Recall our setup. We have an algebraically closed field of characteristic . We let be a finite dimensional -vector space and a -linear map. Last time we left unfinished the Jordan decomposition that says that where the two components are stable under and acts bijectively on and nilpotently on .
We then considered a strange consequence of what happens on the part on which it acts bijectively. If is bijective, then there always exists a full basis that are fixed by , i.e. . This is strange indeed, because in linear algebra this would force our operator to be the identity.
There is one more slightly more disturbing consequence of this. If is bijective, then is always surjective. This is a trivial consequence of having a fixed basis. Let . We want to find some such that . Well, we just construct the coefficients in the fixed basis by hand. We know for some . If really satisfies , then by comparing coefficients such an element exists if and only if we can solve . These are just polynomial equations, so we can solve this over our algebraically closed field to get our coefficients.
Strangely enough we really require algebraically closed and not merely perfect again, but the papers I’ve been reading explicitly require these facts over finite fields. Since they don’t give any references at all and just call these things “standard facts about -linear algebra,” I’m not sure if there is a less stupid way to prove these things which work for arbitrary perfect fields. This is why you should give citations for things you don’t prove!!
Why do I call this disturbing? Well, these maps really do appear when doing long exact sequences in cohomology. Last time we saw that we could prove that for an ordinary elliptic curve from computing the kernel of where was the Cartier operator. But we have to be really, really careful to avoid linear algebra tricks when these maps come up, because in this situation we have is always a surjective map between finite dimensional vector spaces of the same dimension, but also always has a non-trivial kernel isomorphic to where the number of factors is the dimension of . Even though we have a surjective map in the long exact sequence between vector spaces of the same dimension, we cannot conclude that it is bijective!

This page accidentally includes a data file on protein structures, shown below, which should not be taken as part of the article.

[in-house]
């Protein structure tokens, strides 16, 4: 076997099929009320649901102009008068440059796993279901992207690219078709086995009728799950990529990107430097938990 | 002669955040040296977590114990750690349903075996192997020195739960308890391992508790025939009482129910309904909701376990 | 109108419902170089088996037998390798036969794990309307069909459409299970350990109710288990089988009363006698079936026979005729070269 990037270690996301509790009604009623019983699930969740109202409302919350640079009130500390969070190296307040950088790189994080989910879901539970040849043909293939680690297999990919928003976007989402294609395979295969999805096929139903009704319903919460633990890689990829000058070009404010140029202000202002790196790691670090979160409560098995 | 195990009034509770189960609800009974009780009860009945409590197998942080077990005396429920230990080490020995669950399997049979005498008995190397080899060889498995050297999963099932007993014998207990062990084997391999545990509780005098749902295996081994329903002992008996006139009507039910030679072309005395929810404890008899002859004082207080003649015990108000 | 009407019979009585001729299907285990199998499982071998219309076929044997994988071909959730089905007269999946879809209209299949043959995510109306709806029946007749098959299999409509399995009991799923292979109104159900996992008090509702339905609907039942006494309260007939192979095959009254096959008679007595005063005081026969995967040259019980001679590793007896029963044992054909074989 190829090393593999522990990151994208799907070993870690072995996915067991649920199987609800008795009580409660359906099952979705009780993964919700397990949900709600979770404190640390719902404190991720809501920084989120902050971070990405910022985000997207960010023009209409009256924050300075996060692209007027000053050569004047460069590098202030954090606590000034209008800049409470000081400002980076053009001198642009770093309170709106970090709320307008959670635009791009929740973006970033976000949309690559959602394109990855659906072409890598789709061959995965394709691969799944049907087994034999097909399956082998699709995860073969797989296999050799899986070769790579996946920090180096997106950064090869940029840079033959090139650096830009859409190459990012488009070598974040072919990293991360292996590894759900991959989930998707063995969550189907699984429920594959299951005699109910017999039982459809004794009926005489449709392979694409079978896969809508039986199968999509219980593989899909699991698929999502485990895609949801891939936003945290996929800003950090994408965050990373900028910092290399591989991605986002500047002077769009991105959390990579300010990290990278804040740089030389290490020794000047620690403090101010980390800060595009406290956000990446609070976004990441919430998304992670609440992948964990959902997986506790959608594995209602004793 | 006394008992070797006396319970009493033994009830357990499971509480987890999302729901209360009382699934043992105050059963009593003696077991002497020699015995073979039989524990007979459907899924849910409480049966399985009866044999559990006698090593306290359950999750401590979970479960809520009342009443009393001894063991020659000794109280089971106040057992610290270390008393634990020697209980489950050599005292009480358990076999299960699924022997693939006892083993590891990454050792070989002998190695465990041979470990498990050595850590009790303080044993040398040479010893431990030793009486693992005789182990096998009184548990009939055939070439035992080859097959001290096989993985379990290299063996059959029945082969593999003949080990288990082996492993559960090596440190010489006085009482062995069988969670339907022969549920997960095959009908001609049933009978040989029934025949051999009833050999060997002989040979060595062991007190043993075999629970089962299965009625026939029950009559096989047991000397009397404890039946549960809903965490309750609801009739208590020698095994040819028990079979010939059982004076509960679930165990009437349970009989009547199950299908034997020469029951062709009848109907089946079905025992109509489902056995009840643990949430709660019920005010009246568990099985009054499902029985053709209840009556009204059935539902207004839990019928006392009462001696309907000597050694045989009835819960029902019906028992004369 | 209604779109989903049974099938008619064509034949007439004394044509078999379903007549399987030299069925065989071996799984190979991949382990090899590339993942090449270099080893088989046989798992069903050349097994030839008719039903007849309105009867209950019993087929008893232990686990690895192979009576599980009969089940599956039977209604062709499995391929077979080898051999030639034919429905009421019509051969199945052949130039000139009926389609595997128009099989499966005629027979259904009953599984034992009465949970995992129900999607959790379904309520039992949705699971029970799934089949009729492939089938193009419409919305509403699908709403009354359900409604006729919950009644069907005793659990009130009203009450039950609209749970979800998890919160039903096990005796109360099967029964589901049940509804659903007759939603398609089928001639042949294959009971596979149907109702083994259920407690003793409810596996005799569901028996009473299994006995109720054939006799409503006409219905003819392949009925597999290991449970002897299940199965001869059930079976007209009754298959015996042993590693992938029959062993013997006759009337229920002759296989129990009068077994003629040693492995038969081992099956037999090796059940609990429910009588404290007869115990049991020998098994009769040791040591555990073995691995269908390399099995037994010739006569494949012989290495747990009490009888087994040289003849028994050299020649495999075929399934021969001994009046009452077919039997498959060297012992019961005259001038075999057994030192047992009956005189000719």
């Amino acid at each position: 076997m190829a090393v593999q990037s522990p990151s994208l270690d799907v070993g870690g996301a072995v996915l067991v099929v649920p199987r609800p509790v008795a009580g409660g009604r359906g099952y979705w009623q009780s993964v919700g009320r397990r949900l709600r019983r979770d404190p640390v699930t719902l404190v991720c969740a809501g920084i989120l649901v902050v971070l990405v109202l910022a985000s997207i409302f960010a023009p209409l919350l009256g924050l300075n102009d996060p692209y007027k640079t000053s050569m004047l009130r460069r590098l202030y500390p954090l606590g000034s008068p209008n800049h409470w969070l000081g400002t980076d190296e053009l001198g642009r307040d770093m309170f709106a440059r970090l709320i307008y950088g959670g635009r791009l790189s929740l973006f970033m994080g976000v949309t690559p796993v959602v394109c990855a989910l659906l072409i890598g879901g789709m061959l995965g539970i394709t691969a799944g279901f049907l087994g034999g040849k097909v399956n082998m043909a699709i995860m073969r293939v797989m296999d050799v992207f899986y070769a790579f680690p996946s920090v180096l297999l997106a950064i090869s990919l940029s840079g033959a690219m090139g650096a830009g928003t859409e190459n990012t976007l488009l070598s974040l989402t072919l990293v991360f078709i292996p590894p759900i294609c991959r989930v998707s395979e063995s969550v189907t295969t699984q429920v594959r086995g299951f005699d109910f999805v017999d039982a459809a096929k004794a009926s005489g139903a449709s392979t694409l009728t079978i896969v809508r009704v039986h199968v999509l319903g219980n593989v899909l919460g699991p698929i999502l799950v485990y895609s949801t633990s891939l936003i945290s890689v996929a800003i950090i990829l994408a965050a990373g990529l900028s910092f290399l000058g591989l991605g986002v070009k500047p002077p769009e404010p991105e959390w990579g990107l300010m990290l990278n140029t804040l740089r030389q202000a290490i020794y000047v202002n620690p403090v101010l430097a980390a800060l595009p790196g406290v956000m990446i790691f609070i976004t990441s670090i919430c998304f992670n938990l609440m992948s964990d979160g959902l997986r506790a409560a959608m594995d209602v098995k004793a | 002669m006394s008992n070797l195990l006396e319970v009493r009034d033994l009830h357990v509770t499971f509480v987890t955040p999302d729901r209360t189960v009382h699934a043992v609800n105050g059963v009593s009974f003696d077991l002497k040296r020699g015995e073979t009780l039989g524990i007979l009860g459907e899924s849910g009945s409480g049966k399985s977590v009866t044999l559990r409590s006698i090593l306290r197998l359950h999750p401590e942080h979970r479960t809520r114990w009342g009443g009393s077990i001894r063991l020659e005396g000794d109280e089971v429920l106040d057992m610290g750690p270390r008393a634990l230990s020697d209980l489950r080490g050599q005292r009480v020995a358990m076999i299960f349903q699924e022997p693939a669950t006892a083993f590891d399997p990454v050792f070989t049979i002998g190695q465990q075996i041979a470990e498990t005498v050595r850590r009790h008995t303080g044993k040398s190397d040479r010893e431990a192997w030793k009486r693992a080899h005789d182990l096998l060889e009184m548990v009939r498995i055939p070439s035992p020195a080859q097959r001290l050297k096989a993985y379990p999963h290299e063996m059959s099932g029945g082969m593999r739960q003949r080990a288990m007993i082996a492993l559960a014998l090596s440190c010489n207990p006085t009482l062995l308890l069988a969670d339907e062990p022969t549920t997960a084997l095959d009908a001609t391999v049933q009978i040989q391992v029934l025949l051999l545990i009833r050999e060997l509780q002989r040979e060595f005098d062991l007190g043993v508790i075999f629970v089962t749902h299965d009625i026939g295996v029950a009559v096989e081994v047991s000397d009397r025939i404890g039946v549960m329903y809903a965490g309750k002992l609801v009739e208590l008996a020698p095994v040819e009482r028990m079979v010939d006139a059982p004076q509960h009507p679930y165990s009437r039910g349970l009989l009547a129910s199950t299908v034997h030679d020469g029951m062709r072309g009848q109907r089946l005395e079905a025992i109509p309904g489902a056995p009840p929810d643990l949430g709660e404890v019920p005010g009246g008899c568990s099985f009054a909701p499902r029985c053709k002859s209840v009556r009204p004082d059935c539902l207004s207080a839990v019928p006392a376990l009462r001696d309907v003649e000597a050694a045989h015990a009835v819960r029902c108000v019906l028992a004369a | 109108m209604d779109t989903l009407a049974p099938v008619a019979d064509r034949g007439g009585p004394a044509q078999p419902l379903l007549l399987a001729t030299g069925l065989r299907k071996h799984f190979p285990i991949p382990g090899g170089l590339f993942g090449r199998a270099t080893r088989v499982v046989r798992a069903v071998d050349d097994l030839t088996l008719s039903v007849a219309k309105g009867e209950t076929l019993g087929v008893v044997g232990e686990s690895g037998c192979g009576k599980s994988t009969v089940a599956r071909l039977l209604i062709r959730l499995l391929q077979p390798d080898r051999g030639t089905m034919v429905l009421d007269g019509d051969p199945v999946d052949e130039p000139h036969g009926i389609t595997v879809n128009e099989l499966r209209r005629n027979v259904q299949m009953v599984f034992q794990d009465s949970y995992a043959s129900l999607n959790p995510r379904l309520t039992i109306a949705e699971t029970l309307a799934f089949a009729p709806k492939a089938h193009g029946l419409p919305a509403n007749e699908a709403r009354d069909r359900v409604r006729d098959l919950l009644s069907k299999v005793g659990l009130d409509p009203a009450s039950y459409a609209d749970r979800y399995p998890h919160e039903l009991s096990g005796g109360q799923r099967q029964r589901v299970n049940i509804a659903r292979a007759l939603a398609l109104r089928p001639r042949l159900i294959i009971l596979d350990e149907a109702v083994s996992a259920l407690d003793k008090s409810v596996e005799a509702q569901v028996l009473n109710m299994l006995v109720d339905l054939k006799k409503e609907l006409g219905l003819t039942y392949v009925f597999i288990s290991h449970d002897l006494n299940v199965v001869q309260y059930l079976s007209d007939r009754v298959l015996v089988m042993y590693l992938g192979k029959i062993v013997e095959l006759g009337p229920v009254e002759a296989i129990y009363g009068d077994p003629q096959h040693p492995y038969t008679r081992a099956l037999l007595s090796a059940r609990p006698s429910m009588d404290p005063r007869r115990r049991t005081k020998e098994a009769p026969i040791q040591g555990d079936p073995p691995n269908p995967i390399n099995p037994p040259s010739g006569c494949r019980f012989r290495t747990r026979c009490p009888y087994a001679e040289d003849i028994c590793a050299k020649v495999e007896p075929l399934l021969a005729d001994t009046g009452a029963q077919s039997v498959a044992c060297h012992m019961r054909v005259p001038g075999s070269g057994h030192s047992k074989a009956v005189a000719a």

Since everything we keep considering as real-life examples of semi-linear algebra has automatically been bijective (i.e. no nilpotent part), I haven’t actually been too concerned with the Jordan decomposition. But we may as well discuss it to round out the theory since people who work with -Lie algebras care … I think?
The idea of the proof is simple and related to what we did last time. We look at iterates of our map. We get a descending chain and hence it stabilizes somewhere, since even though is not a linear map, the image is still a vector subspace of . Let be the smallest integer such that . This means that is also the smallest integer such that .
Now we just take as our definition and . Now by definition we get everything we want. It is just the kernel/image decomposition and hence a direct sum. By the choice of we certainly get that maps to and to . Also, is bijective by construction. Lastly, if , then for some and hence is nilpotent on . This is what we wanted to show.
Here’s how this comes up for -Lie algebras. Suppose you have some Lie group with Lie algebra . You have the standard -power map which is -linear on . By the structure theorem above . The Lie subalgebra is the part the -power map acts bijectively on and is called the core of the Lie algebra.
Let be a fixed basis of the core. We get a nice combinatorial classification of the Lie subalgebras of . Let . The Lie subalgebras of are in bijective correspondence with the vector subspaces of . In particular, the number of Lie subalgebras is finite and each occurs as a direct summand. The proof of this fact is to just repeat the argument of the Jordan decomposition for a Lie subalgebra and look at coefficients of the fixed basis.